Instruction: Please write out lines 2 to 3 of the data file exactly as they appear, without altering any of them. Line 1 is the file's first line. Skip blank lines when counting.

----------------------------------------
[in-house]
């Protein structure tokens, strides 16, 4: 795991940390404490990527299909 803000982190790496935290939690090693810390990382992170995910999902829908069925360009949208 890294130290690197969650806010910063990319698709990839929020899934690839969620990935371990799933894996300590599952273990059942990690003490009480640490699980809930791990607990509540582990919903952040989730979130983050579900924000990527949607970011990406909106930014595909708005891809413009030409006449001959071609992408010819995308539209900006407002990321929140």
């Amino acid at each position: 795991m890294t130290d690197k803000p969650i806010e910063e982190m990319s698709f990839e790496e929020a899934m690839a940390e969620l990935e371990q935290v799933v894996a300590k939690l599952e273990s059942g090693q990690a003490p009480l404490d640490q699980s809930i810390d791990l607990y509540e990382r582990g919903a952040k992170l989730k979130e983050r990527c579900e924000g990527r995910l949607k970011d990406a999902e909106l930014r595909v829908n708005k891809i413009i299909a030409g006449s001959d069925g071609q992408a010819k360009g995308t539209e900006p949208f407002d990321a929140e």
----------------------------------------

């Protein structure tokens, strides 16, 4: 795991940390404490990527299909 803000982190790496935290939690090693810390990382992170995910999902829908069925360009949208 890294130290690197969650806010910063990319698709990839929020899934690839969620990935371990799933894996300590599952273990059942990690003490009480640490699980809930791990607990509540582990919903952040989730979130983050579900924000990527949607970011990406909106930014595909708005891809413009030409006449001959071609992408010819995308539209900006407002990321929140």
């Amino acid at each position: 795991m890294t130290d690197k803000p969650i806010e910063e982190m990319s698709f990839e790496e929020a899934m690839a940390e969620l990935e371990q935290v799933v894996a300590k939690l599952e273990s059942g090693q990690a003490p009480l404490d640490q699980s809930i810390d791990l607990y509540e990382r582990g919903a952040k992170l989730k979130e983050r990527c579900e924000g990527r995910l949607k970011d990406a999902e909106l930014r595909v829908n708005k891809i413009i299909a030409g006449s001959d069925g071609q992408a010819k360009g995308t539209e900006p949208f407002d990321a929140e």